Ultimately whilst there have been some small improvements in the financial position, the continued decline in turnover represents the biggest threat to Leeds United. as has been mentioned before, a medium term strategy in terms of a promotion challenge, investment in and retention of the players able to mount a successful challenge and a long term coaching plan are required to stabilize the club. Without this, any owner will be forced to keep funding cashflow shortfalls for the club, and the club risks long term decline with the threat of administration and relegation. Time will tell whether either Massimo Cellino or any subsequent owner appreciate this and take the steps necessary to ensure the long term stability of Leeds United."

      Thank you for that George, it will stand us all in good stead for the turbulent times ahead.


      Chairs Report - The Bigger Picture

      Notwithstanding the FA Cup Exit, the form slide and lower attendances, the ownership questions and the half released accounts for 14-15 sometimes its good to focus away from Leeds United and on to football in general. The Chair does that with a plea around the recent Government Expert Working Group on Football Supporter Ownership and Engagement.

      A month has passed since the Government's Expert Working Group on football supporter ownership and engagement report was published. In that month the Supporters Direct movement, which the Trust is part of, have had time to discuss the recommendations and prepare for the next steps in ensuring those recommendations are followed through. Those next steps are the work of all of us interested in supporter ownership in football, whilst the commitments in the report are a start some further movement is needed to improve football in England and Wales.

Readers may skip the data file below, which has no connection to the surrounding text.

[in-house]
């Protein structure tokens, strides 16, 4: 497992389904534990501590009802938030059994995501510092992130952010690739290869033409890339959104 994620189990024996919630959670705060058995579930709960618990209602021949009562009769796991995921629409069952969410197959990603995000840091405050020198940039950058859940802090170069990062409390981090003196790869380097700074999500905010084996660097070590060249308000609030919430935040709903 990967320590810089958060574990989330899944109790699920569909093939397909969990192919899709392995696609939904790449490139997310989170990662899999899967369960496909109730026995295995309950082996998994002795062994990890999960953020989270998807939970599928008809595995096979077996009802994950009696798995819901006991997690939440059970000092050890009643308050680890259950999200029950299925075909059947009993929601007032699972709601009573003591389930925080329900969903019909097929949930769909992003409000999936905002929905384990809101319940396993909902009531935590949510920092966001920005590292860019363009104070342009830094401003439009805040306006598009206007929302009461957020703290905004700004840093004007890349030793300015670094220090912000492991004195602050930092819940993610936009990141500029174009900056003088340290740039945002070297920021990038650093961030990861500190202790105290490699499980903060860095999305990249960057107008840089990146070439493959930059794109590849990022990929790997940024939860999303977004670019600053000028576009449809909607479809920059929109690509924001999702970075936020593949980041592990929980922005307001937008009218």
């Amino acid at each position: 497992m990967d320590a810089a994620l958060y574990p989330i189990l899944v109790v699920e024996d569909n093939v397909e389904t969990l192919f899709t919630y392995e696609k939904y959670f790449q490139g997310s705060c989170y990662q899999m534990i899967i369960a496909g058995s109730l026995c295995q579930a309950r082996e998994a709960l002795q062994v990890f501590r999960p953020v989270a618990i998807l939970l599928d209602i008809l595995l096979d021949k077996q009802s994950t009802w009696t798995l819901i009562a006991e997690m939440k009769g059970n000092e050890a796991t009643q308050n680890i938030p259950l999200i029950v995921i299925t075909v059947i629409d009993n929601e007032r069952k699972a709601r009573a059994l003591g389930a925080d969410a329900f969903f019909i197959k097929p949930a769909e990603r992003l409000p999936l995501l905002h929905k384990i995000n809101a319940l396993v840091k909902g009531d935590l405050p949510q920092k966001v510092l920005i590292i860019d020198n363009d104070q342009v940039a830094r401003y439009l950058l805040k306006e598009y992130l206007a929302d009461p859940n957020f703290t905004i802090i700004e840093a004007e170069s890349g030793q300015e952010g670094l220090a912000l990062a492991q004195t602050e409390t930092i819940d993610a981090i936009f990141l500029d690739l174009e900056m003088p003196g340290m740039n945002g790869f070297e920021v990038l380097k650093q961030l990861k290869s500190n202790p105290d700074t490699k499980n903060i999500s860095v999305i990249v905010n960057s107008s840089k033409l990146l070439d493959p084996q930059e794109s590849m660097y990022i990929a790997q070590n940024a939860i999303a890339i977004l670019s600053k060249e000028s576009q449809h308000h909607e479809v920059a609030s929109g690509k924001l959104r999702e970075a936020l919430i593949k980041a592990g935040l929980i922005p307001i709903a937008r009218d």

The first task now is to make sure the recommendations are fully and effectively implemented. All football supporters should read the report (available free via GOV.UK) but the highlights of what was agreed and is to already be implemented are:

      * The first structured dialogue process for all clubs.

      * From season 16/17 all clubs playing inthe Premier League, Championship, FL1 and FL2 must 1) meet with a Supporters Trust as part of a representative group of supporters at least twice a year to discuss issues. 2) Ensure they put forward to those meetings suitable senior representatives of the club, such as owners, directors, senior executives. 3) Share a minimum level of information at the meetings, likely to include ongoing financial health, business plan, strategic ambitions etc.

      * At national level the football authorities commit to meet with any supporters groups who express concerns over the governance standards of the way their club is run.

      *On supporter ownership and resourses a new fund will be created for Supporters Trusts to apply for professional fees to help prepare a bid to won the club where either the club is in crises or an owner has indicated an intent to seek buyers.

      *Some changes in the Football League to the insolvency rules which encourage supporter ownership which include from next season that if a FL club is in administration the administrator must meet with the supporters Trust within 21 days of their appointment and provide it with an opportunity to bid for the club.

      *Recommendations for rate relief, gift aid and corporation tax incentives which would benefit suppoter owned clubs only (as recognition for their community focused basis).

      The process and task of ensuring that non of these commitments fall by the wayside has already begun.

      The Supporters Direct movement didn't get everything we wanted or needed but a good start was made. Does any of this improve matters at Elland Road for us all? Well not yet, but by the time we get to the summer the first signs of a more productive relationship between the club (regardless of who owns it) and the support should be clear to see. You can ensure it does by being part of the Trust movement.



      Michael Green - Chair.